A Penalty Charge Notice is not the same as a parking ticket for illegal parking on private land. When you park on private land, such as business premises or in supermarket car parks, you may have to pay. If you don’t pay or pay for long enough, a company could send you a private parking ticket, which is also referred to as a Parking Charge Notice.

A Parking Charge Notice can also be referred to as a “PCN”. For the sake of convenience, we’ll call council parking tickets as PCNs and private parking tickets as such. 

What happens if you don’t pay a PCN?

Your Penalty Charge Notice fine can be increased by 50% if you do not pay within 28 days. You’ll be sent a ‘charge certificate’ which gives you a further 14 days to pay but simultaneously increases your fine by 50%. So if your parking ticket was £80, it would now be £120.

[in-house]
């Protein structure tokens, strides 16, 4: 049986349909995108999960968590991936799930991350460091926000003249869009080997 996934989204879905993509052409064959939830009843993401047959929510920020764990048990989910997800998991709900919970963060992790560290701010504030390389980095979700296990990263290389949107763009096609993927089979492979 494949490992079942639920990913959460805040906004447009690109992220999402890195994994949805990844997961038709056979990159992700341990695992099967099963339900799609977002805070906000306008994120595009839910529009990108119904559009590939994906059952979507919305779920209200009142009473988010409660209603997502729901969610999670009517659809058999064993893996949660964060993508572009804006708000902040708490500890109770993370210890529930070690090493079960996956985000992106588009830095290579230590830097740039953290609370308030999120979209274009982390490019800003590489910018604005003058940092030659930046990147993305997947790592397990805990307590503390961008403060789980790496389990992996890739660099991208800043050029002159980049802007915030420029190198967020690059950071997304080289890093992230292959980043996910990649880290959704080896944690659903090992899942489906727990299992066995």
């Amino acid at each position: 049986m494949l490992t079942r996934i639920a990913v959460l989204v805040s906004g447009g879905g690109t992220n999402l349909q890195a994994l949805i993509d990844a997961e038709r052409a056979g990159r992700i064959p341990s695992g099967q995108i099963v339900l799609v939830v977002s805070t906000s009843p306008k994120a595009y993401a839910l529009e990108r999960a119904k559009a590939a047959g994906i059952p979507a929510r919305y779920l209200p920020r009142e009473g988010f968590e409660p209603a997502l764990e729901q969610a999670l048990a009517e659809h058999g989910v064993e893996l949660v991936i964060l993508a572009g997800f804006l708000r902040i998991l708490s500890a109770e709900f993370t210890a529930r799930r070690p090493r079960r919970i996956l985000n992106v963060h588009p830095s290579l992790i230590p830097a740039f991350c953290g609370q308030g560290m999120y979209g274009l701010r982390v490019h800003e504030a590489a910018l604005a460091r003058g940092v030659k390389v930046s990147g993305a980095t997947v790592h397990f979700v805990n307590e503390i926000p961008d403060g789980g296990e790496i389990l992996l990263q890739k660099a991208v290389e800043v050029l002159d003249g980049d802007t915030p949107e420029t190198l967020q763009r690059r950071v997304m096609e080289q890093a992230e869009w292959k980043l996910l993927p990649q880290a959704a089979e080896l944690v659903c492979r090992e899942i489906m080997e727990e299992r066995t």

If you do not pay your increased fine within the additional 14 days, the council or transport group could get a court order that forces you to pay. And if you ignore the order, they could try to recover payment by using enforcement officers, more commonly known as bailiffs. 

When they use bailiffs you may have to pay their fees, which can be expensive. They’ll try to recover the money before visiting you are your home. If you don’t make a payment, they can try to repossess some of your valuables to clear the debt. 

How long can you be chased for a parking ticket?